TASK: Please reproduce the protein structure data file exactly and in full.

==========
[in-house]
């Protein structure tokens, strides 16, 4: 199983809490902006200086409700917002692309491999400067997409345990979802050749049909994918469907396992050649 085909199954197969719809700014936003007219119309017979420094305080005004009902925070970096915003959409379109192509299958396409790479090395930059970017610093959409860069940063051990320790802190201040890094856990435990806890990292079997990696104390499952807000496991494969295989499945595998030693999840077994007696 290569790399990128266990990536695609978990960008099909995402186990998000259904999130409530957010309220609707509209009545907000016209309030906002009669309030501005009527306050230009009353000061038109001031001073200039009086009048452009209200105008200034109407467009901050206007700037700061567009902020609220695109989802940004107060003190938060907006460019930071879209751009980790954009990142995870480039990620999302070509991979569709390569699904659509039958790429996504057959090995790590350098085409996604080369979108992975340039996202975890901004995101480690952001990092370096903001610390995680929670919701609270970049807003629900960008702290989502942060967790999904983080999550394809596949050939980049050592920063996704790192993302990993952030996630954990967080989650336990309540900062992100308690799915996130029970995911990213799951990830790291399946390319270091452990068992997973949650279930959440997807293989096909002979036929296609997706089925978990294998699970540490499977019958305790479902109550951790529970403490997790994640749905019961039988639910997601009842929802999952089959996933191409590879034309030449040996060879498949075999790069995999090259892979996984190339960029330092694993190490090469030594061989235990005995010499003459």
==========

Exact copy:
[in-house]
């Protein structure tokens, strides 16, 4: 199983809490902006200086409700917002692309491999400067997409345990979802050749049909994918469907396992050649 085909199954197969719809700014936003007219119309017979420094305080005004009902925070970096915003959409379109192509299958396409790479090395930059970017610093959409860069940063051990320790802190201040890094856990435990806890990292079997990696104390499952807000496991494969295989499945595998030693999840077994007696 290569790399990128266990990536695609978990960008099909995402186990998000259904999130409530957010309220609707509209009545907000016209309030906002009669309030501005009527306050230009009353000061038109001031001073200039009086009048452009209200105008200034109407467009901050206007700037700061567009902020609220695109989802940004107060003190938060907006460019930071879209751009980790954009990142995870480039990620999302070509991979569709390569699904659509039958790429996504057959090995790590350098085409996604080369979108992975340039996202975890901004995101480690952001990092370096903001610390995680929670919701609270970049807003629900960008702290989502942060967790999904983080999550394809596949050939980049050592920063996704790192993302990993952030996630954990967080989650336990309540900062992100308690799915996130029970995911990213799951990830790291399946390319270091452990068992997973949650279930959440997807293989096909002979036929296609997706089925978990294998699970540490499977019958305790479902109550951790529970403490997790994640749905019961039988639910997601009842929802999952089959996933191409590879034309030449040996060879498949075999790069995999090259892979996984190339960029330092694993190490090469030594061989235990005995010499003459």